“The police went public and hinted that I had faked the bear attack and humiliated me in front of the entire Swedish population,” said Morf to daily Aftonbladet.
Morf had reported to police on Saturday that he had been attacked by a bear in the Glamsen area, south of Gävle.
He told police that he was walking alone on a dirt road when the bear hit him with his arms and bit him. The man made a miraculous escape by fleeing on foot and climbing up a tree.
The bear then left the area and the man was able to creep down from the tree, return home and seek help for his injuries.
The officers initially believed his story and dispatched a team of hunters to search the area for the bear.
A warning was also issued to local residents.
However, police called off the search for the bear at around 6pm on Saturday after consulting experts at the county administrative board. None of the deployed dogs had by that time detected any indication of a bear or other wild animal.
Following a further interview with the man, the police discounted the claim that a wild animal was the cause of the injuries and told the media that they though Morf must have sustained his injuries in another way.
However, on Sunday police did a u-turn and have apologized for portraying the man in the press as some sort of hoaxster.
According to Morf’s wife, the whole family has been feeling bad since the police cast doubts on her husband’s credibility.
“What did they think? That I had gone outside and cut myself up?” Morf asked the paper.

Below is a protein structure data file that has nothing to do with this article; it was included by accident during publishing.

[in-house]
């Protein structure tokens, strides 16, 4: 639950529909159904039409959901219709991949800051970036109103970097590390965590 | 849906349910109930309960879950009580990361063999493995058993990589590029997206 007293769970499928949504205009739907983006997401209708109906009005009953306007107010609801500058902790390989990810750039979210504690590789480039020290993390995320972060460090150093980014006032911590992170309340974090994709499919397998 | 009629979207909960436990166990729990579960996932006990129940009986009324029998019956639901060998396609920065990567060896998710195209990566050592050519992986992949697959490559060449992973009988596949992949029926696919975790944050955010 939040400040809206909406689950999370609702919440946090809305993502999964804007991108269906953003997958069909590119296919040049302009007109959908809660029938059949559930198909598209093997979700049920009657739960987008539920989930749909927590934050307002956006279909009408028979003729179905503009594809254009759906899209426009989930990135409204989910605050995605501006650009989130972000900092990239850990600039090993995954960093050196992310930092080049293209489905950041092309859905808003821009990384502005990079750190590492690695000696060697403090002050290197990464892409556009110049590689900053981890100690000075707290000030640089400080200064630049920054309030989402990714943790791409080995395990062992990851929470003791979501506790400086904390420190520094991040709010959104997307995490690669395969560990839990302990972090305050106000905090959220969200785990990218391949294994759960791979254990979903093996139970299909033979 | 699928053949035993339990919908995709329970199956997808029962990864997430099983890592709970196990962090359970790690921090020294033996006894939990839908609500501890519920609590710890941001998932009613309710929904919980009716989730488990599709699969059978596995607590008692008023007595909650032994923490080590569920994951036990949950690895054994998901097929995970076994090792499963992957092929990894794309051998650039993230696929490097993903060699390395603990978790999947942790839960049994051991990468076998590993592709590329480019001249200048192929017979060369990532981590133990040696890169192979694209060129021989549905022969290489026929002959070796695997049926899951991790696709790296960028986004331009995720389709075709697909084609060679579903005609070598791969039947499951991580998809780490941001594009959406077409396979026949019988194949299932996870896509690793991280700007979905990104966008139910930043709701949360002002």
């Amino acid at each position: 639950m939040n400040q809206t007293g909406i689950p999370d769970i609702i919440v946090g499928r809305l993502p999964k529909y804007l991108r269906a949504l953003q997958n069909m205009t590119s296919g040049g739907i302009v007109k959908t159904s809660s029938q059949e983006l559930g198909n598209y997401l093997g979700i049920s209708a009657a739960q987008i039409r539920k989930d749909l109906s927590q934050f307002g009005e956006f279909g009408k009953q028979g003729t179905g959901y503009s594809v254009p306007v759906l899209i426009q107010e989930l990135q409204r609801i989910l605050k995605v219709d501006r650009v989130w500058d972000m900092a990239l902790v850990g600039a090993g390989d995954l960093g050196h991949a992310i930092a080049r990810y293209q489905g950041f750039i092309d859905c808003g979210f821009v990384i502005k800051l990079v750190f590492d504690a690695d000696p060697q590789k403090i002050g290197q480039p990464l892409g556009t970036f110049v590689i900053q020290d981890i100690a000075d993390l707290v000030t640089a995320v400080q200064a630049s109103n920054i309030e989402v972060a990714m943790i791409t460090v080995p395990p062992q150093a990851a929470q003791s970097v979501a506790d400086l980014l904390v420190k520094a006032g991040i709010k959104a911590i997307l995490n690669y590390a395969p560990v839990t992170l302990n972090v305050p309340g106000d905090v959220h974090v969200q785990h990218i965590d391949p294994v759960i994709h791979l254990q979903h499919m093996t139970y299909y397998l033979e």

The police took back their hoax claims after an expert explained the injuries were definitely caused by some sort of an animal.
However, no bear has yet been found in the area and Swedish bear expert Sven Brunberg, does not think a bear could have caused the injuries.
“Those can’t be scratches from a bear’s claws. That can be ruled out,” he told news agency TT.
Another tip-off that police have received from the public is that an Ural Owl could have caused Morf’s injuries, as the breed is very protective of its young at this time of year and can act very aggressively.
However, Swedish ornithologist Anders Wirdheim has cast doubt on the theory.
“It seems incredible that someone would mistake a bear and an owl,” he said to daily Expressen, adding that the injuries didn’t look like they were caused by an owl.
The bear attack therefore remains a mystery and police no longer consider it their investigation.
“We have received lots of information from the public, about the owls and raccoon dogs among other things. But we are not going to delve into these,” said officer Hans-Olof Sundström to TT.